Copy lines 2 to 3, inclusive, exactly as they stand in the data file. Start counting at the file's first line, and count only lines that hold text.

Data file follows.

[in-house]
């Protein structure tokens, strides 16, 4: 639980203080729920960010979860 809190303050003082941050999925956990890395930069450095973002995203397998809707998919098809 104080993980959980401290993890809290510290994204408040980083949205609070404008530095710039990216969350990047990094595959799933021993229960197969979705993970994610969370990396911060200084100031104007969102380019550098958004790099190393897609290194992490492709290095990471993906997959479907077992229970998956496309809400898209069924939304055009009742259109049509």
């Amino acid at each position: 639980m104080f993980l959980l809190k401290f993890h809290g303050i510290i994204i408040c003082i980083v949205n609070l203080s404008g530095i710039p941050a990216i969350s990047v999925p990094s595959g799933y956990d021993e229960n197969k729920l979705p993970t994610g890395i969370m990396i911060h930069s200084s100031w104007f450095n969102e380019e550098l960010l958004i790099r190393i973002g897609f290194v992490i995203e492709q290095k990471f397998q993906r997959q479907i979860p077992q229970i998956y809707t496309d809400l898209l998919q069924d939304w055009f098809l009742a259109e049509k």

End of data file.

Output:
């Protein structure tokens, strides 16, 4: 639980203080729920960010979860 809190303050003082941050999925956990890395930069450095973002995203397998809707998919098809 104080993980959980401290993890809290510290994204408040980083949205609070404008530095710039990216969350990047990094595959799933021993229960197969979705993970994610969370990396911060200084100031104007969102380019550098958004790099190393897609290194992490492709290095990471993906997959479907077992229970998956496309809400898209069924939304055009009742259109049509």
């Amino acid at each position: 639980m104080f993980l959980l809190k401290f993890h809290g303050i510290i994204i408040c003082i980083v949205n609070l203080s404008g530095i710039p941050a990216i969350s990047v999925p990094s595959g799933y956990d021993e229960n197969k729920l979705p993970t994610g890395i969370m990396i911060h930069s200084s100031w104007f450095n969102e380019e550098l960010l958004i790099r190393i973002g897609f290194v992490i995203e492709q290095k990471f397998q993906r997959q479907i979860p077992q229970i998956y809707t496309d809400l898209l998919q069924d939304w055009f098809l009742a259109e049509k």